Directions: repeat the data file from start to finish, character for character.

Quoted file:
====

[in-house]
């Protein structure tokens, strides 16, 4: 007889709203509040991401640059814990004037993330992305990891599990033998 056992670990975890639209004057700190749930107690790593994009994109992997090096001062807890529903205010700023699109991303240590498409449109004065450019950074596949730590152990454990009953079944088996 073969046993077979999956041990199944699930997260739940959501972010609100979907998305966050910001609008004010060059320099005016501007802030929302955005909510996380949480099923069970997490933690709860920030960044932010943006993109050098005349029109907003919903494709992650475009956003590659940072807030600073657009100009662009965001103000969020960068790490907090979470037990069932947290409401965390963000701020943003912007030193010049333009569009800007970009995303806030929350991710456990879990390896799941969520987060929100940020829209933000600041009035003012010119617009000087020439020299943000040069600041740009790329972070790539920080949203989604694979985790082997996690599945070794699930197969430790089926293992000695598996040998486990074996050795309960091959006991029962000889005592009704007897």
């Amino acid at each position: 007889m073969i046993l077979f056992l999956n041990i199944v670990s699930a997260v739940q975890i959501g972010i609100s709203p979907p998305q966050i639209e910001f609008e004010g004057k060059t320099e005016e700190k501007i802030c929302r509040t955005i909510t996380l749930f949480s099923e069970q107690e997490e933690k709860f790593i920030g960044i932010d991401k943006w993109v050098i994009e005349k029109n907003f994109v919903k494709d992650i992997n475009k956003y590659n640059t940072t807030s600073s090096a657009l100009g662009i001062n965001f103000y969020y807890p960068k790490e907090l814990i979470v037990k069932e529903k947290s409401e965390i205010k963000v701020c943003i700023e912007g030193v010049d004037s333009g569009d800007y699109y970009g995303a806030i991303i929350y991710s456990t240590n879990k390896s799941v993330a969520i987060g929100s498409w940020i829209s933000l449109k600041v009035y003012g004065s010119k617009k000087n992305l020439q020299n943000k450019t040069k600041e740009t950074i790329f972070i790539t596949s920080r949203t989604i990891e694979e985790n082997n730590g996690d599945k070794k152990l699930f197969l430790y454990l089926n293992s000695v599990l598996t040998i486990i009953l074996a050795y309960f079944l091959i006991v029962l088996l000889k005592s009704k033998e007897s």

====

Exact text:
[in-house]
């Protein structure tokens, strides 16, 4: 007889709203509040991401640059814990004037993330992305990891599990033998 056992670990975890639209004057700190749930107690790593994009994109992997090096001062807890529903205010700023699109991303240590498409449109004065450019950074596949730590152990454990009953079944088996 073969046993077979999956041990199944699930997260739940959501972010609100979907998305966050910001609008004010060059320099005016501007802030929302955005909510996380949480099923069970997490933690709860920030960044932010943006993109050098005349029109907003919903494709992650475009956003590659940072807030600073657009100009662009965001103000969020960068790490907090979470037990069932947290409401965390963000701020943003912007030193010049333009569009800007970009995303806030929350991710456990879990390896799941969520987060929100940020829209933000600041009035003012010119617009000087020439020299943000040069600041740009790329972070790539920080949203989604694979985790082997996690599945070794699930197969430790089926293992000695598996040998486990074996050795309960091959006991029962000889005592009704007897």
């Amino acid at each position: 007889m073969i046993l077979f056992l999956n041990i199944v670990s699930a997260v739940q975890i959501g972010i609100s709203p979907p998305q966050i639209e910001f609008e004010g004057k060059t320099e005016e700190k501007i802030c929302r509040t955005i909510t996380l749930f949480s099923e069970q107690e997490e933690k709860f790593i920030g960044i932010d991401k943006w993109v050098i994009e005349k029109n907003f994109v919903k494709d992650i992997n475009k956003y590659n640059t940072t807030s600073s090096a657009l100009g662009i001062n965001f103000y969020y807890p960068k790490e907090l814990i979470v037990k069932e529903k947290s409401e965390i205010k963000v701020c943003i700023e912007g030193v010049d004037s333009g569009d800007y699109y970009g995303a806030i991303i929350y991710s456990t240590n879990k390896s799941v993330a969520i987060g929100s498409w940020i829209s933000l449109k600041v009035y003012g004065s010119k617009k000087n992305l020439q020299n943000k450019t040069k600041e740009t950074i790329f972070i790539t596949s920080r949203t989604i990891e694979e985790n082997n730590g996690d599945k070794k152990l699930f197969l430790y454990l089926n293992s000695v599990l598996t040998i486990i009953l074996a050795y309960f079944l091959i006991v029962l088996l000889k005592s009704k033998e007897s």